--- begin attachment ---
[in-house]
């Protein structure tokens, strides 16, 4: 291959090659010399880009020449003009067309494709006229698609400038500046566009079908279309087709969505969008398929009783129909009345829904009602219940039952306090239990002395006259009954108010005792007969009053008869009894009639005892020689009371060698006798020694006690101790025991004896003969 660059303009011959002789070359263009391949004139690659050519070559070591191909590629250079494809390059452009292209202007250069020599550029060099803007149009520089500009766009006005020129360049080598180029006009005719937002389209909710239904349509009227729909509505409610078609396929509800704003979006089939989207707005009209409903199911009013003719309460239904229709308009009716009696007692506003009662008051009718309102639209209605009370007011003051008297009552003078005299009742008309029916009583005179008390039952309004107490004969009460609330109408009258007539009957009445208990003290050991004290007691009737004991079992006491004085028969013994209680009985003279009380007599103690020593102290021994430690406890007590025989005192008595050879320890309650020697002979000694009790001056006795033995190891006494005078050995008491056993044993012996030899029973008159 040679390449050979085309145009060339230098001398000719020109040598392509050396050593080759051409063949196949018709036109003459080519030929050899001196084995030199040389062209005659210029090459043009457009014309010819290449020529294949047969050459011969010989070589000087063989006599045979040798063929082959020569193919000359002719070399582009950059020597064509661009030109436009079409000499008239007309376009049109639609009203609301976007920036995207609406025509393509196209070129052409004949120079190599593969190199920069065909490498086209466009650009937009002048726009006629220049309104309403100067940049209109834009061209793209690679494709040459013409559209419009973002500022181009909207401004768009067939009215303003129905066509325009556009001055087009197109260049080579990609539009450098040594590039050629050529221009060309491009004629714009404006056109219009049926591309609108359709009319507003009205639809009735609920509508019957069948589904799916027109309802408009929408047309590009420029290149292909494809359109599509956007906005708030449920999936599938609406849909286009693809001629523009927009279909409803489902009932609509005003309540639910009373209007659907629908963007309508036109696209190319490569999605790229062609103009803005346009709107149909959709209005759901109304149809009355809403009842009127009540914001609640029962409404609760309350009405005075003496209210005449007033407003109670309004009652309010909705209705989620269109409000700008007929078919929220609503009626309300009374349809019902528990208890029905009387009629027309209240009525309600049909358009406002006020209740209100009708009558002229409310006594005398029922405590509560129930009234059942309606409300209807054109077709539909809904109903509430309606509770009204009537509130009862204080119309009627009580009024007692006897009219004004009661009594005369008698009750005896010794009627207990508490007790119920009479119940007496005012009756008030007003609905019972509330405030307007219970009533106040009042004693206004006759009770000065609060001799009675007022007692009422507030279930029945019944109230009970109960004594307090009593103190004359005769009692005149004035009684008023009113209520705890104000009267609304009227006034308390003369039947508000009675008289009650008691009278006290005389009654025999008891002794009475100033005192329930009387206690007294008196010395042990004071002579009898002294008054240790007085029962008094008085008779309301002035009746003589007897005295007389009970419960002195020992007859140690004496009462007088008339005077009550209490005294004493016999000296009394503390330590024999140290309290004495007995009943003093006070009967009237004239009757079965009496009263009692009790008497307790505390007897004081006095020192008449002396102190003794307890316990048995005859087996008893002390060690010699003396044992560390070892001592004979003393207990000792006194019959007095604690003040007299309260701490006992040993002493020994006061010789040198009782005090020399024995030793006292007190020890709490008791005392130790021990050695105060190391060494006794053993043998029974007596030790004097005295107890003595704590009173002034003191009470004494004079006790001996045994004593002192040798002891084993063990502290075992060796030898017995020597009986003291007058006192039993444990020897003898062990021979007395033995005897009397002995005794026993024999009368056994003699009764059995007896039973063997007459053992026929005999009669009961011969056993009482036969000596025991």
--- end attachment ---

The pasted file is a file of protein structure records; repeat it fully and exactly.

[in-house]
């Protein structure tokens, strides 16, 4: 291959090659010399880009020449003009067309494709006229698609400038500046566009079908279309087709969505969008398929009783129909009345829904009602219940039952306090239990002395006259009954108010005792007969009053008869009894009639005892020689009371060698006798020694006690101790025991004896003969 660059303009011959002789070359263009391949004139690659050519070559070591191909590629250079494809390059452009292209202007250069020599550029060099803007149009520089500009766009006005020129360049080598180029006009005719937002389209909710239904349509009227729909509505409610078609396929509800704003979006089939989207707005009209409903199911009013003719309460239904229709308009009716009696007692506003009662008051009718309102639209209605009370007011003051008297009552003078005299009742008309029916009583005179008390039952309004107490004969009460609330109408009258007539009957009445208990003290050991004290007691009737004991079992006491004085028969013994209680009985003279009380007599103690020593102290021994430690406890007590025989005192008595050879320890309650020697002979000694009790001056006795033995190891006494005078050995008491056993044993012996030899029973008159 040679390449050979085309145009060339230098001398000719020109040598392509050396050593080759051409063949196949018709036109003459080519030929050899001196084995030199040389062209005659210029090459043009457009014309010819290449020529294949047969050459011969010989070589000087063989006599045979040798063929082959020569193919000359002719070399582009950059020597064509661009030109436009079409000499008239007309376009049109639609009203609301976007920036995207609406025509393509196209070129052409004949120079190599593969190199920069065909490498086209466009650009937009002048726009006629220049309104309403100067940049209109834009061209793209690679494709040459013409559209419009973002500022181009909207401004768009067939009215303003129905066509325009556009001055087009197109260049080579990609539009450098040594590039050629050529221009060309491009004629714009404006056109219009049926591309609108359709009319507003009205639809009735609920509508019957069948589904799916027109309802408009929408047309590009420029290149292909494809359109599509956007906005708030449920999936599938609406849909286009693809001629523009927009279909409803489902009932609509005003309540639910009373209007659907629908963007309508036109696209190319490569999605790229062609103009803005346009709107149909959709209005759901109304149809009355809403009842009127009540914001609640029962409404609760309350009405005075003496209210005449007033407003109670309004009652309010909705209705989620269109409000700008007929078919929220609503009626309300009374349809019902528990208890029905009387009629027309209240009525309600049909358009406002006020209740209100009708009558002229409310006594005398029922405590509560129930009234059942309606409300209807054109077709539909809904109903509430309606509770009204009537509130009862204080119309009627009580009024007692006897009219004004009661009594005369008698009750005896010794009627207990508490007790119920009479119940007496005012009756008030007003609905019972509330405030307007219970009533106040009042004693206004006759009770000065609060001799009675007022007692009422507030279930029945019944109230009970109960004594307090009593103190004359005769009692005149004035009684008023009113209520705890104000009267609304009227006034308390003369039947508000009675008289009650008691009278006290005389009654025999008891002794009475100033005192329930009387206690007294008196010395042990004071002579009898002294008054240790007085029962008094008085008779309301002035009746003589007897005295007389009970419960002195020992007859140690004496009462007088008339005077009550209490005294004493016999000296009394503390330590024999140290309290004495007995009943003093006070009967009237004239009757079965009496009263009692009790008497307790505390007897004081006095020192008449002396102190003794307890316990048995005859087996008893002390060690010699003396044992560390070892001592004979003393207990000792006194019959007095604690003040007299309260701490006992040993002493020994006061010789040198009782005090020399024995030793006292007190020890709490008791005392130790021990050695105060190391060494006794053993043998029974007596030790004097005295107890003595704590009173002034003191009470004494004079006790001996045994004593002192040798002891084993063990502290075992060796030898017995020597009986003291007058006192039993444990020897003898062990021979007395033995005897009397002995005794026993024999009368056994003699009764059995007896039973063997007459053992026929005999009669009961011969056993009482036969000596025991």